A new hospital-based school of nursing – the first for nearly 20 years – could be set up in Birmingham by 2011.
The Heart of England NHS Foundation Trust is in preliminary negotiations with the government, NHS West Midlands, Birmingham University and the NMC over the possibility of establishing its own school of nursing.
Mandie Sunderland, chief nurse at the trust, told Nursing Times that the organisation was keen to take its first intake of student nurses in 2011, the year nursing moves to an all-degree entry-level profession.
‘Although the discussions are exploratory at this stage, this is something that we wish to move on more quickly,’ she said. ‘We hope to be the first hospital in the UK to bring nurse education back in-house.’
Hospital-based nursing schools were abolished in 1986 when the then Conservative government launched Project 2000 – developed by the NMC’s predecessor the UKCC – and moved nurse education into universities and other higher education institutions.
The aim of the project was to change nurse education from a system that merely responded to NHS workforce requirements to one that would expose its students to the effects of mainstream higher education – though at the time many nurses questioned whether this was necessary.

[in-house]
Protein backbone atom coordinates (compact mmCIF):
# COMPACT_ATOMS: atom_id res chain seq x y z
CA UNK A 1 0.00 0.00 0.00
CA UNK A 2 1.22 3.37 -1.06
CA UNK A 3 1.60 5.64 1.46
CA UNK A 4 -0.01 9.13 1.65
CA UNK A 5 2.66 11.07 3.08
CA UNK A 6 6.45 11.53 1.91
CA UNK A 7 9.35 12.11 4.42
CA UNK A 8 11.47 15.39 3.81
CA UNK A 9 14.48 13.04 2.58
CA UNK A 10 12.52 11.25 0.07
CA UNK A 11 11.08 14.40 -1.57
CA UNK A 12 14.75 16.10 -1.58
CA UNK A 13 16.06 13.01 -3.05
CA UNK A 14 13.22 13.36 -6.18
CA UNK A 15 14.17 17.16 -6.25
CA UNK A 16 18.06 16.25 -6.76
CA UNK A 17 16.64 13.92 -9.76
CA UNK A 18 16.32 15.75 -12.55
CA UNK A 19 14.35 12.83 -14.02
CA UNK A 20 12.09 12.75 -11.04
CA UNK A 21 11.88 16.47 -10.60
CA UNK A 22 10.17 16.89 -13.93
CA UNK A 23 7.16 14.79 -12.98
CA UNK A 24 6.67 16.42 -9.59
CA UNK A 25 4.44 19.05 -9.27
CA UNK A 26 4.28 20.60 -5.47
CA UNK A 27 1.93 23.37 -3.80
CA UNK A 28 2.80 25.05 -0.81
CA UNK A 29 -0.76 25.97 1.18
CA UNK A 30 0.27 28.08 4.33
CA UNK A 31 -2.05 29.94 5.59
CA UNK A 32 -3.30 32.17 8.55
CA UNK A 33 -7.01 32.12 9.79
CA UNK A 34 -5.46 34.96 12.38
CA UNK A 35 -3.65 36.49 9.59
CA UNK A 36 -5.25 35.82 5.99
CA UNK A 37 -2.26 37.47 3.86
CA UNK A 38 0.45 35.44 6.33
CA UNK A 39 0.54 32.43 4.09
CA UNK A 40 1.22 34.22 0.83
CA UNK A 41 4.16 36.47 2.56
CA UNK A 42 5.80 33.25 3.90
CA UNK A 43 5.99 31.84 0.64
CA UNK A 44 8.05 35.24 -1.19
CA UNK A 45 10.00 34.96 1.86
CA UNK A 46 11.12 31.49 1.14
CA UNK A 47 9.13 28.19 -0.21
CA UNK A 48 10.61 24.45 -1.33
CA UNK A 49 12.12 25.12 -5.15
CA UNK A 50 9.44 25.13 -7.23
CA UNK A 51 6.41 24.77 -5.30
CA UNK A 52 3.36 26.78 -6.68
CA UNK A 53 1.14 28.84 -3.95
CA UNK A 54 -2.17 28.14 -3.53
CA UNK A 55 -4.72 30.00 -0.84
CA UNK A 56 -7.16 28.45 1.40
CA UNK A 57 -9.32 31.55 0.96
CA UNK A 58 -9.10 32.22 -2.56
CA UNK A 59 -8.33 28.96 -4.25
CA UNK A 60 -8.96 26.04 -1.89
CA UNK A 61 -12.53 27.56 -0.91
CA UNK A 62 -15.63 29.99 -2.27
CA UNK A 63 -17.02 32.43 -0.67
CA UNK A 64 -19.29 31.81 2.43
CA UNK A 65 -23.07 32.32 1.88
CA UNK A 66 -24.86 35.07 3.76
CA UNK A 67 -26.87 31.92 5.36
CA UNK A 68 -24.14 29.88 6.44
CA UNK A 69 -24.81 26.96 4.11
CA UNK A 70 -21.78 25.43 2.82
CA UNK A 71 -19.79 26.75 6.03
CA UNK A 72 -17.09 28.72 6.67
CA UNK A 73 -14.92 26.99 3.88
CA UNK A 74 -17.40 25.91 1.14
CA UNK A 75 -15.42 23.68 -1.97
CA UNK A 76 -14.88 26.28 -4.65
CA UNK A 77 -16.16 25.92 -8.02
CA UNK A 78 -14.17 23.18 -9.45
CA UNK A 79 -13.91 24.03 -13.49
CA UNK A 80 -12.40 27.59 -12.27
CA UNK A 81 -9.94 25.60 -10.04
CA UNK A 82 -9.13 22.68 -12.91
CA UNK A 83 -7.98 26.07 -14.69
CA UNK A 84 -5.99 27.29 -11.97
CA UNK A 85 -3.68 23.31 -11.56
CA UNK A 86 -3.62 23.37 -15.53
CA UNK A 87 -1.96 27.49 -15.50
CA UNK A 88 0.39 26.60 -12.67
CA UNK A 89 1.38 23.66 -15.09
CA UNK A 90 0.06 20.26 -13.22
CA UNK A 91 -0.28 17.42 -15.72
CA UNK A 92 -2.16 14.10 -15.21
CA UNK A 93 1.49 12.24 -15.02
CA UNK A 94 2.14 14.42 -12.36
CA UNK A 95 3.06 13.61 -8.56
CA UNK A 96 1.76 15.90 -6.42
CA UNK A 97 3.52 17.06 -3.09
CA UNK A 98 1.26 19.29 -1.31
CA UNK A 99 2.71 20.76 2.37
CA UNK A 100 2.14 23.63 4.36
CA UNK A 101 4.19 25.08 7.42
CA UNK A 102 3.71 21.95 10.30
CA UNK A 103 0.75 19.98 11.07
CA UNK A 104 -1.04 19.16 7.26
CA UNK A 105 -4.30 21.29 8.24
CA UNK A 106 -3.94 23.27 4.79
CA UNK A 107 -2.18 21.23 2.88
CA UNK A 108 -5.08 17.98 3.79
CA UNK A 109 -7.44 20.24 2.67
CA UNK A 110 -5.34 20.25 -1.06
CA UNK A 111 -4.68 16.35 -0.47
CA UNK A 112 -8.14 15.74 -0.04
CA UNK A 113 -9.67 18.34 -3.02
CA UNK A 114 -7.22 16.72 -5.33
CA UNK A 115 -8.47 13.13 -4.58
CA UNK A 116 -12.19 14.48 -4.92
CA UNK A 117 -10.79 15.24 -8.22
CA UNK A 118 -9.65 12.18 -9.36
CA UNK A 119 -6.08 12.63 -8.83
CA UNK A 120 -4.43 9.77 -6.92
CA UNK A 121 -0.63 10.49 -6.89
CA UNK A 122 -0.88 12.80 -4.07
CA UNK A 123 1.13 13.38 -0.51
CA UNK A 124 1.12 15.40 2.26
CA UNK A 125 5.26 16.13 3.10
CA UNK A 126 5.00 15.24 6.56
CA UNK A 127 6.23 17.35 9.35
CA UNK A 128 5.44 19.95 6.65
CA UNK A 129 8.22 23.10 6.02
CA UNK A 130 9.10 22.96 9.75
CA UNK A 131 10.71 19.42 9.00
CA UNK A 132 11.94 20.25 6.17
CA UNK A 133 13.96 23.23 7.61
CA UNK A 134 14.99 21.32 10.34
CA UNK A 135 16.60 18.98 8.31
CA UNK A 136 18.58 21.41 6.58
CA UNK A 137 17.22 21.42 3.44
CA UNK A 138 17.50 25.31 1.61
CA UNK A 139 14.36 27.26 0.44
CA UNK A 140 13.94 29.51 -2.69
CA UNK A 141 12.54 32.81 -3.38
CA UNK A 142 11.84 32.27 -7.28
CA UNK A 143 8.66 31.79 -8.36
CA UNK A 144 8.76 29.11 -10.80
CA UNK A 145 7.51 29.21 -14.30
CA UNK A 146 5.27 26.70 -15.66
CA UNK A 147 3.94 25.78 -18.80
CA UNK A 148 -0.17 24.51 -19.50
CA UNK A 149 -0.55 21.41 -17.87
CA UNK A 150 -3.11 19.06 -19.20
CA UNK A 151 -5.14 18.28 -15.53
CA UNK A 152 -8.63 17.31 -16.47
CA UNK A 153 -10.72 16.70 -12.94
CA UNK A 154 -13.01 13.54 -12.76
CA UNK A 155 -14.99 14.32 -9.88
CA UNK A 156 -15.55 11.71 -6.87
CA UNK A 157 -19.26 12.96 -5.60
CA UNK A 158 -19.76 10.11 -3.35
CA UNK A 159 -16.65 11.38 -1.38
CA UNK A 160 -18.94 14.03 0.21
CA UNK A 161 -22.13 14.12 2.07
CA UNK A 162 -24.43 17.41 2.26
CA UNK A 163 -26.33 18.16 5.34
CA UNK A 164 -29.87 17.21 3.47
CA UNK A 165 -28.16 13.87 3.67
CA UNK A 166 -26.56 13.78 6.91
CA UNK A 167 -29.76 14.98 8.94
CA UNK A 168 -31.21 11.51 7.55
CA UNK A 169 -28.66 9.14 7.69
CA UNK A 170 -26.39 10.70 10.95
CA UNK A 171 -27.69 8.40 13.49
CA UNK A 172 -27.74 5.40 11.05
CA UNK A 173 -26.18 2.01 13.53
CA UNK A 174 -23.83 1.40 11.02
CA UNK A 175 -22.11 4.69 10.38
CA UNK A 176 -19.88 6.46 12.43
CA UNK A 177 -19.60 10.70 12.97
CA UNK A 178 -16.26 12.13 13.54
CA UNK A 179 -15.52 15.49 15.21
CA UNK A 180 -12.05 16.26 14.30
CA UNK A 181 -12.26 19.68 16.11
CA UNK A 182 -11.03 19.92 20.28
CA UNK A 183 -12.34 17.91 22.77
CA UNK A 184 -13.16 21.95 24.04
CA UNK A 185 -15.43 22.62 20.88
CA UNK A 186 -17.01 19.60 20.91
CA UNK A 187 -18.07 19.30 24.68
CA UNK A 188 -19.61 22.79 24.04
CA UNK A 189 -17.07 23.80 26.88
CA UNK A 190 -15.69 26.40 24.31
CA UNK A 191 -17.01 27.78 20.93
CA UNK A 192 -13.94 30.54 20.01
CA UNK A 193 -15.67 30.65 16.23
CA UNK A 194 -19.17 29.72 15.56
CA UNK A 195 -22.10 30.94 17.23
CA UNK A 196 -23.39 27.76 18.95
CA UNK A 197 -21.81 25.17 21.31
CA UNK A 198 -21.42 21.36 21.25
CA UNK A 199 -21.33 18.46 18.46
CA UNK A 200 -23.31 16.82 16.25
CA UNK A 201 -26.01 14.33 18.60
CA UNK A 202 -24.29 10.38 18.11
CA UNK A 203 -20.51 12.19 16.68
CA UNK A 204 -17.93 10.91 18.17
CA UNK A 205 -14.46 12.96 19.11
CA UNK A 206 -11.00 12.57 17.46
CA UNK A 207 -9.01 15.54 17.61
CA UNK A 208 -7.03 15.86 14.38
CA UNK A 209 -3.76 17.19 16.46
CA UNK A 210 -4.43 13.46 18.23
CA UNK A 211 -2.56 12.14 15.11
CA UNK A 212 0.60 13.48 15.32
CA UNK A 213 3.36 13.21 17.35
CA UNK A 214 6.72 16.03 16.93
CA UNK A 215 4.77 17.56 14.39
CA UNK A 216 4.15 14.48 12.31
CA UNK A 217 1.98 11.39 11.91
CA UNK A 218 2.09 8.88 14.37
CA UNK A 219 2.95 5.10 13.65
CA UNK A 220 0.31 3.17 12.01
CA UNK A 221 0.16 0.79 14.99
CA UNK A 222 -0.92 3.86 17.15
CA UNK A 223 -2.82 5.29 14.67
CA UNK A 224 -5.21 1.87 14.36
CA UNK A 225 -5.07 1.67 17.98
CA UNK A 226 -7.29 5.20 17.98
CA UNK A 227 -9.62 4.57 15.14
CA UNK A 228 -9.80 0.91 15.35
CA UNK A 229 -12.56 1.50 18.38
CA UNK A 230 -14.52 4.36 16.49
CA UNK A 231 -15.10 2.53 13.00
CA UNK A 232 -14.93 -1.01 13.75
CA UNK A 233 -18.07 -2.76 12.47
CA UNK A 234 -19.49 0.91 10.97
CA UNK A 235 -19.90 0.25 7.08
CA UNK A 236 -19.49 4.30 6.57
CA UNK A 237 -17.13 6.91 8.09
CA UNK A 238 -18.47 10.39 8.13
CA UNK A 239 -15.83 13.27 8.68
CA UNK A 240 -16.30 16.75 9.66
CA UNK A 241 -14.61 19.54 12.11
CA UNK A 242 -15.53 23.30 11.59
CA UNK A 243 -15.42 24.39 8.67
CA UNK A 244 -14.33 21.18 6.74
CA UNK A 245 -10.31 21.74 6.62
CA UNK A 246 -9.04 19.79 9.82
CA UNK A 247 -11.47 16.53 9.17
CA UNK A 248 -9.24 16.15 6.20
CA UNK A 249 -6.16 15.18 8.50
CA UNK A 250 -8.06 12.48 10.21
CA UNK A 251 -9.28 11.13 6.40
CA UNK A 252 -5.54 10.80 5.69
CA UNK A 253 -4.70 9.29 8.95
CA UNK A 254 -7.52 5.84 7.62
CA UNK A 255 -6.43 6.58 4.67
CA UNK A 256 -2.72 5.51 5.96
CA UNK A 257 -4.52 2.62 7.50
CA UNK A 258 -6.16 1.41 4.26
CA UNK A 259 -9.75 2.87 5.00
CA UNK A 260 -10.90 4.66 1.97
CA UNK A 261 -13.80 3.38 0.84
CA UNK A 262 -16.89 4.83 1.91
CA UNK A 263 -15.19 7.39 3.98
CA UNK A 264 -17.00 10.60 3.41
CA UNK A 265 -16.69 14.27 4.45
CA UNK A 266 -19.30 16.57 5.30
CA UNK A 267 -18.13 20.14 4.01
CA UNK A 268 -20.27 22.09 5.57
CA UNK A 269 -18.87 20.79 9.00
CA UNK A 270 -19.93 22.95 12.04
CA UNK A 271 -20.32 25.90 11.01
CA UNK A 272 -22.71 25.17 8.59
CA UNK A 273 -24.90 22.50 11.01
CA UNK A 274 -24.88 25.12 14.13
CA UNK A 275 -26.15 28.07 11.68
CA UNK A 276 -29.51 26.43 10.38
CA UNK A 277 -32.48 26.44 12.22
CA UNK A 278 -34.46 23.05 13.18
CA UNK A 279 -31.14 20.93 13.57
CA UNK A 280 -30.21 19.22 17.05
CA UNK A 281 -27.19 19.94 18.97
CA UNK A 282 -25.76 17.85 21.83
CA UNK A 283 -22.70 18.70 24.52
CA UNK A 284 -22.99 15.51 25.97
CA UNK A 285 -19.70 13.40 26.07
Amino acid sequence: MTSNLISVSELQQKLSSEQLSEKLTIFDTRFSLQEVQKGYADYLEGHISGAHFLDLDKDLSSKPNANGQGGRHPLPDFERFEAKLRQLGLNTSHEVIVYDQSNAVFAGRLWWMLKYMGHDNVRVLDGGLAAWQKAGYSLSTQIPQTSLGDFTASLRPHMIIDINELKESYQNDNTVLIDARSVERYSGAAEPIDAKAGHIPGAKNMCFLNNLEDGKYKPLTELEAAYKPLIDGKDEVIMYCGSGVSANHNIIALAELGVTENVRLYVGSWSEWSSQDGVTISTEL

As well as reversing this policy on pre-registration training, Heart of England wants to introduce several other post-registration initiatives as part of developing a brand image for its nursing staff.
The trust also has plans to launch a faculty of nursing later this year which will offer specialist post-registration courses in renal and infectious disease specialties.
And it aims in future to try and establish a ‘finishing school’ for newly-qualified nurses. This would involve a year-long programme that would be offered to 50 new nurses each year, with the aim of giving them intensive mentorship and preceptorship, and ward management training.
Ms Sunderland said that nurses from around the country would be able to apply to the programme and that if they completed it successfully they would be guaranteed a job at the trust.
‘We want to make sure newly qualified nurses are fit for nursing,’ she said.